Today, Benedict is still remembered by certain academics, but she has long been overshadowed by her more well-known friend and colleague, Margaret Mead. Her argument that the very notion of a pure ‘race’ was an illusion laid the groundwork for Ashley Montague’s (19442) influential and successful book Man’s Most Dangerous Myth: The Fallacy of Race. Although Benedict has not been forgotten as much as Weidenreich, they still dwell in shadows of academic obscurity. Current authors who write books about race and how it was perceived throughout history often fail to mention them. In general, anthropologists and biologists who write books about race do not mention of Benedict. Meanwhile, social scientists and historians tend to overlook Weidenreich. Figure 2 presents a survey of 80 years’ worth of books on race, and only two of these publications mention both Benedict and Weidenreich.
The Early Discoveries of Homo Erectus
The focus of this essay will be Weidenreich and how his anti-racist outlook both shaped, and was shaped by, his anatomical research. This research focused both on living human populations and the fossilized remain of archaic humans, a term currently used to describe those ancestors of modern humans who walked upright and manufactured chipped stone tools. The most well-known archaic humans were the Neanderthals, whose remains were first discovered and described in 1856 in Germany (Roberts 2001:152). As more, Neanderthal bones were uncovered, and the scientific community largely accepted that modern humans had evolved from some sort of pre-human ancestor. However, there was disagreement as to where humans first evolved: Africa, Europe, or the Far East?
In the 1890s, Eugene Dubios had discovered fossil bones of an archaic human in Indonesia which he called Java Man. This fossil is now known to be a form of Homo erectus. Eventually, Dubios gave up on the idea that Java Man was an archaic human and instead claimed that it was a giant gibbon-like animal. Dubois also appears to have suffered some mental problems. At one point, he buried his Homo erectus fossils under his kitchen floor. (Boaz and Ciochon, 2004:1). Nonetheless, his discovery still suggested the possibility that humans first evolved in Asia, which seemed plausible since some large apes (orangutans) still lived there. The question remained: did humans come from the Far East, or some other place that still had apes, like Africa?
The possibility of an African origin for humanity got a boost in 1925, when a human-like skull was discovered in South Africa by an Australian-born South African named Raymond Dart. Dart’s fossil came from an upright walking primate species called an australopith. Because Dart’s find belonged to a young child, it was called the Taung Baby. Although the Taung Baby was not a modern human, it was human enough to suggest that humans originated in Africa, as Darwin had assumed. (Spencer 1997:314). However, there was also evidence (of a sort) that humans originated in Europe. In 1912, broken fossils of a large-brained, human-like skull with an apelike jaw were discovered in Piltdown Commons in East Essex, England. These remains were hailed as a human ancestor and kept away from view until 1953. It was only then that anthropologists determined that the skull fragments were only a few hundred years old. They were simply human remains, likely dug up from a grave. The jaw was that of recently deceased orangutan that had been fraudulently stained to look like a fossil (Spencer 1997:832).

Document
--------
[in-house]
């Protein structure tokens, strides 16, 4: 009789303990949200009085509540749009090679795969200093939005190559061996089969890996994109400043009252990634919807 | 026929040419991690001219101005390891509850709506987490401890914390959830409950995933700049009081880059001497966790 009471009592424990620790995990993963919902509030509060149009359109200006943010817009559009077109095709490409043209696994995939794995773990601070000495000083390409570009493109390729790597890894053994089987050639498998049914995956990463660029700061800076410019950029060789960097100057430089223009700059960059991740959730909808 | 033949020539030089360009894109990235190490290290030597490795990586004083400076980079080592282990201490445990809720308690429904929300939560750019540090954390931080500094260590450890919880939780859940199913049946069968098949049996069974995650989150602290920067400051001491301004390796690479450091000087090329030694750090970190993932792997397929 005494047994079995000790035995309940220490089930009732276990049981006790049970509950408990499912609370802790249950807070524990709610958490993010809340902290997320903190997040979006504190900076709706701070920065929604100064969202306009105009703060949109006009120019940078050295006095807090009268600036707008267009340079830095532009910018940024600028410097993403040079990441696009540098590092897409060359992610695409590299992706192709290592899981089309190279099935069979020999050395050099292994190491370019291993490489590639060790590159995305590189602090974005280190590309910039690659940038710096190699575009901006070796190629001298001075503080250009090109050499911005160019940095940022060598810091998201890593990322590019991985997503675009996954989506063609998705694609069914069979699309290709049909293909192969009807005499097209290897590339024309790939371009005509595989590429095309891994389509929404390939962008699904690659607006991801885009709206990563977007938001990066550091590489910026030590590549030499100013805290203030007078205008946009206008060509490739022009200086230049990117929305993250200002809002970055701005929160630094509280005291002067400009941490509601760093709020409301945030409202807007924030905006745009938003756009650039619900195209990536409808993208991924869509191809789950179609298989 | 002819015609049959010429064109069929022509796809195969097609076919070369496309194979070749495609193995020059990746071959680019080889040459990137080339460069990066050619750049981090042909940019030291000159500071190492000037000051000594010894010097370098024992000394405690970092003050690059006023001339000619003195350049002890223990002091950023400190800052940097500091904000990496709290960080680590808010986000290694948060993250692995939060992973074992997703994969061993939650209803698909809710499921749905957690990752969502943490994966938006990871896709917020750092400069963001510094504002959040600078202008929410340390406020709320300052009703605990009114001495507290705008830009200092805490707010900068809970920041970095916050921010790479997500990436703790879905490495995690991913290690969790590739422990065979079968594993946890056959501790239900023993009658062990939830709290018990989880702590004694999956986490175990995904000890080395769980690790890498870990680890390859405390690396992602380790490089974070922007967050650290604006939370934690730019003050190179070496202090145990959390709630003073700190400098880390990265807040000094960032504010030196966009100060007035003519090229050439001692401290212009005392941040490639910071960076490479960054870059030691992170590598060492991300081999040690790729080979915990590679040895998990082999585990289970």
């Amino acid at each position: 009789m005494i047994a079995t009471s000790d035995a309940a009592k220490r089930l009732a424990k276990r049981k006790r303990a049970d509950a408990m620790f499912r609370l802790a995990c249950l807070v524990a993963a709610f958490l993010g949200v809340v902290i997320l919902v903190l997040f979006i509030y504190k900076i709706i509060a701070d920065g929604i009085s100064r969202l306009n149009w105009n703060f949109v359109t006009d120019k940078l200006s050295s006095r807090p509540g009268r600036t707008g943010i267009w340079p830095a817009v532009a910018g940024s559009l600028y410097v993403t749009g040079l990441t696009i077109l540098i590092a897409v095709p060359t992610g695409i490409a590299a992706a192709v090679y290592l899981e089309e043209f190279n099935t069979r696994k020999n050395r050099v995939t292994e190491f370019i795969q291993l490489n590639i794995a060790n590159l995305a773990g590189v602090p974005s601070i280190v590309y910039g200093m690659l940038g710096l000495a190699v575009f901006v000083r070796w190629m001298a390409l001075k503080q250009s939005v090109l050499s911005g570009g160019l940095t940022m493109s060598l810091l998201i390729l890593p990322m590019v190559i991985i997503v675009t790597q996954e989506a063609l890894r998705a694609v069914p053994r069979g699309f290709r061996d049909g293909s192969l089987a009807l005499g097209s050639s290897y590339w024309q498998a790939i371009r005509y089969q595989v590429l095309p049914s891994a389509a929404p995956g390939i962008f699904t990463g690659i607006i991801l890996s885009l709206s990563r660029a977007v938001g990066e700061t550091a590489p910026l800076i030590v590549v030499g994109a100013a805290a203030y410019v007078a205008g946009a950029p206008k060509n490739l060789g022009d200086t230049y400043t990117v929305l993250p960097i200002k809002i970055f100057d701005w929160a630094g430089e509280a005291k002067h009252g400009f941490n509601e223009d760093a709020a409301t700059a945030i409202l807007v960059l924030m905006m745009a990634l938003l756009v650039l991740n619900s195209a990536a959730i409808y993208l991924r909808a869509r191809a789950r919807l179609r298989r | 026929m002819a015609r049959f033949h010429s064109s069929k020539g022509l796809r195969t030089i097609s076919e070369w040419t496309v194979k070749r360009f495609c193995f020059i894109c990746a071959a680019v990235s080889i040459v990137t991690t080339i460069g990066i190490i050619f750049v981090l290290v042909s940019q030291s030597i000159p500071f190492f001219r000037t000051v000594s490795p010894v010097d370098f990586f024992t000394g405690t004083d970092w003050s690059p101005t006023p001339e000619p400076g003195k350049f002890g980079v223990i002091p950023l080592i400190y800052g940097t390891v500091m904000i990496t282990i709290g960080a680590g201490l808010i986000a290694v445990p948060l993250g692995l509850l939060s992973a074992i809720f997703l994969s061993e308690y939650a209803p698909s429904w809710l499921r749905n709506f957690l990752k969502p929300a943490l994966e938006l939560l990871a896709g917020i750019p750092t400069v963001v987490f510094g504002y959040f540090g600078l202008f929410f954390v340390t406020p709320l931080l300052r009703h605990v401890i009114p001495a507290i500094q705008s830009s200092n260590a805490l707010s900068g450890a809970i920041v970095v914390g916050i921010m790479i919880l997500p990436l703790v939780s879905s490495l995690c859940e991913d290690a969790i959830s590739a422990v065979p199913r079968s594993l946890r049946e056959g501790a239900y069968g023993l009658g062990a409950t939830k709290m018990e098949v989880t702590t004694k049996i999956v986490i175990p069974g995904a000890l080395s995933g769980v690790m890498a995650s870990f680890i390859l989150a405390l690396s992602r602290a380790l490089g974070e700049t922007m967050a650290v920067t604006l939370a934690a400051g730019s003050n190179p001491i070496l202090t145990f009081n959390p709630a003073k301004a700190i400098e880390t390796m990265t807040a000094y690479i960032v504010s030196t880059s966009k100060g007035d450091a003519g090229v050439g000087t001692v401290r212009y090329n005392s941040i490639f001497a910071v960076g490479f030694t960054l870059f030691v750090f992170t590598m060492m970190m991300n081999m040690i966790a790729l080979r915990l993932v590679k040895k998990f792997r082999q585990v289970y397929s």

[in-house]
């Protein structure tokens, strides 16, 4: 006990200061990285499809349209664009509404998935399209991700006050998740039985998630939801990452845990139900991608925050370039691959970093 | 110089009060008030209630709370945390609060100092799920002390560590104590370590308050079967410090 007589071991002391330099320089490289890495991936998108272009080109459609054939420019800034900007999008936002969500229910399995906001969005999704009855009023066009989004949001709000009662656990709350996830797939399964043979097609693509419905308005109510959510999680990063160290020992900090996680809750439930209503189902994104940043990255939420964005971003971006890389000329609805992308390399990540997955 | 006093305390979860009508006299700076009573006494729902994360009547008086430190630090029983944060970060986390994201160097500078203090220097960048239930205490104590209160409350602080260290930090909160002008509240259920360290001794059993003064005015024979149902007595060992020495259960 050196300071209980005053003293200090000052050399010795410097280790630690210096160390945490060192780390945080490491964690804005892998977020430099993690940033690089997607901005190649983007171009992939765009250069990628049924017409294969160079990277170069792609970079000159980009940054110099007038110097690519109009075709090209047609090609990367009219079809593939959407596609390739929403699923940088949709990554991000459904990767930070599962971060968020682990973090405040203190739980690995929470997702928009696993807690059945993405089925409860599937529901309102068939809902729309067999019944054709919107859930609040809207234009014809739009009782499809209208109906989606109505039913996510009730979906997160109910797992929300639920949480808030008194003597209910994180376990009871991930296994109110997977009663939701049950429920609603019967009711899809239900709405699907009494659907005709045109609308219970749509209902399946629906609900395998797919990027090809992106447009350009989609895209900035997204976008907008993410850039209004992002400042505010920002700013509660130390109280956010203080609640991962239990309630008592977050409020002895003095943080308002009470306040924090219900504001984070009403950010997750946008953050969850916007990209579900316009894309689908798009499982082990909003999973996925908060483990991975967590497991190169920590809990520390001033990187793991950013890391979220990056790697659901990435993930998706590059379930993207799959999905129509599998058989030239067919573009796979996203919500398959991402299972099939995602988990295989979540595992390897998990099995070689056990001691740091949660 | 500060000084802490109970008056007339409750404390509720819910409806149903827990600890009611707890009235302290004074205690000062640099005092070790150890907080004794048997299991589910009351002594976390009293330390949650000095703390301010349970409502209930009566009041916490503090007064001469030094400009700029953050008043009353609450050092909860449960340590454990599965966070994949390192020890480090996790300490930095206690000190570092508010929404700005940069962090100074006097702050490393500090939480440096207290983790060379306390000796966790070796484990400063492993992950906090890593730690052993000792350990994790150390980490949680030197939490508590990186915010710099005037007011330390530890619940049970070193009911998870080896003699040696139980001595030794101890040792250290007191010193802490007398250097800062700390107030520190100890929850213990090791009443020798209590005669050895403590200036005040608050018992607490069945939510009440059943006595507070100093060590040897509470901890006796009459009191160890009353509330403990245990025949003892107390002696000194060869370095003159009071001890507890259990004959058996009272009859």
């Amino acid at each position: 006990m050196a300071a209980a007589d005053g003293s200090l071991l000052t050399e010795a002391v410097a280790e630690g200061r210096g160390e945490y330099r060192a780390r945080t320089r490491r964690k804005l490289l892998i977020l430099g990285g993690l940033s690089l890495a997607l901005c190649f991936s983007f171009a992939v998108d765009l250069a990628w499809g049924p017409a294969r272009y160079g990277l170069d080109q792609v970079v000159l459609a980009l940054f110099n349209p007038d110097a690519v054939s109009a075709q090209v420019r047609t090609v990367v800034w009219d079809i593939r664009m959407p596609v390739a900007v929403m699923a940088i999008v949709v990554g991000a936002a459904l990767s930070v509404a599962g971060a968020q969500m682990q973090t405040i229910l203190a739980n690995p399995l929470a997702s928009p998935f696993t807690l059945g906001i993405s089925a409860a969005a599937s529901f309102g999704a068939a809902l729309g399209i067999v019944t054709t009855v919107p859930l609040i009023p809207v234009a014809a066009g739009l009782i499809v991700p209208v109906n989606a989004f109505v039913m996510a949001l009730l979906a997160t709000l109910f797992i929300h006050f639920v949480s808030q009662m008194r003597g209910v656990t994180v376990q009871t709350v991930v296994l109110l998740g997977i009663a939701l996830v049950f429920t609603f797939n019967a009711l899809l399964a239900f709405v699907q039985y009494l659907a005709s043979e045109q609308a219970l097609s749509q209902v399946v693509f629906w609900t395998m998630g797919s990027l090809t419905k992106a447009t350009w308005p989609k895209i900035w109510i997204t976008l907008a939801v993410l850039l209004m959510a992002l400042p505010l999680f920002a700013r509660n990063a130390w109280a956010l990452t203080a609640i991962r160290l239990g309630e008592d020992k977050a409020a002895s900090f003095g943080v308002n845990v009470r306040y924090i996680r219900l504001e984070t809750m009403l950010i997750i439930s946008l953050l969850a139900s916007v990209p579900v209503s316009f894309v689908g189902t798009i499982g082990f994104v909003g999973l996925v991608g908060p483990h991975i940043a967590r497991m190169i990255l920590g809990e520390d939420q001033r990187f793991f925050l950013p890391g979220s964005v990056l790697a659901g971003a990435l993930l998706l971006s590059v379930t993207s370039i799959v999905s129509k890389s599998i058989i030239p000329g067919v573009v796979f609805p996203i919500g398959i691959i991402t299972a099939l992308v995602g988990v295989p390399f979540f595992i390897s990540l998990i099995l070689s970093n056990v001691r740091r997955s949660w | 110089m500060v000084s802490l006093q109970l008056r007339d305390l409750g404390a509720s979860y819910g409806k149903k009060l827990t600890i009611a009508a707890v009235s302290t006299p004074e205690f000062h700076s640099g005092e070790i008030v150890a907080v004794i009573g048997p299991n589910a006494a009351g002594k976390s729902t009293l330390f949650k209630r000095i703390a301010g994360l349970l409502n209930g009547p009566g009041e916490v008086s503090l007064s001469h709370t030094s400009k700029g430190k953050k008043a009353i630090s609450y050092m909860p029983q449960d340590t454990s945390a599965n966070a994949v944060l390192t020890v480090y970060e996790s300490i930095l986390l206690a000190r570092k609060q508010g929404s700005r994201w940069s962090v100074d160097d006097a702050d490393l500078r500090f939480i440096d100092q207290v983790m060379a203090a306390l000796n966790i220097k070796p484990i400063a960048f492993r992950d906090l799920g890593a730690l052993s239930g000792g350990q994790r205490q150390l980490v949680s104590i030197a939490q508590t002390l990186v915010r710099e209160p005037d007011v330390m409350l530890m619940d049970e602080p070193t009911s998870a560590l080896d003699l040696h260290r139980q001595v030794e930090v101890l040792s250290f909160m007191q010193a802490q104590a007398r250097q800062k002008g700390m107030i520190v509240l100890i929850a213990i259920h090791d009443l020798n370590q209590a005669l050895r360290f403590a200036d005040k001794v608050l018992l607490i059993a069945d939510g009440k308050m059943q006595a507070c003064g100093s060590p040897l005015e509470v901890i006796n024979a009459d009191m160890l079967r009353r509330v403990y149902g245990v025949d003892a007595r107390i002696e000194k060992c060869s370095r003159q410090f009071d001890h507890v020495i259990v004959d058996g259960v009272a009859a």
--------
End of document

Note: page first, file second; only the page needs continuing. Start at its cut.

The Piltdown hoax, and its suggestion that humans originated in Europe, was accepted by the famed British anthropologist, Sir Arthur Keith (Wolpoff and Caspari 2007:204). Keith’s lasting contribution to anthropology was that he determined that the overbite – which is common today but was unusual in the 18th century – was due to diet and the use of forks, not genetics. (Brace 2005:230) He is also notable for having authored the book The Antiquity of Man, published in 1915 and revised in 1925. Keith also felt that evolution did not occur at the individual level as Darwin had proposed. Rather Keith felt that groups of animal evolved as a unit, and that within the human species, each race evolved as a unit. (Brace 2005:231) For Keith, the tribe was the smallest unit of human evolution. Furthermore, tribal evolution would lead to racial evolution, but only when the tribe or race was isolated from the rest of humanity. According to Keith, war, prejudice, and race prejudice in particular were a positive good that pushed human evolution to advance and progress. (Brace 2005:232) In 1931, he published an essay called The Place of Prejudice in Modern Civilization in which he asserted that ‘Our modern masters of football have but copied the scheme of competition which Nature had set up in her ancient world. Her League of Humanity had its divisions – white, yellow, brown, and black’ (Quoted in Brace 2005:232). Keith then praised the existence inter-ethnic conflict as an evolutionary benefit to humanity, writing that:
‘Nature endowed her tribal teams with this spirit of antagonism for her own purposes. It has come down to us and creeps out from our modern life in many shapes, as national rivalries and jealousies and as racial hatreds. The modern name for this spirit of antagonism is race-prejudice’ (Quoted in Banton 1961:169).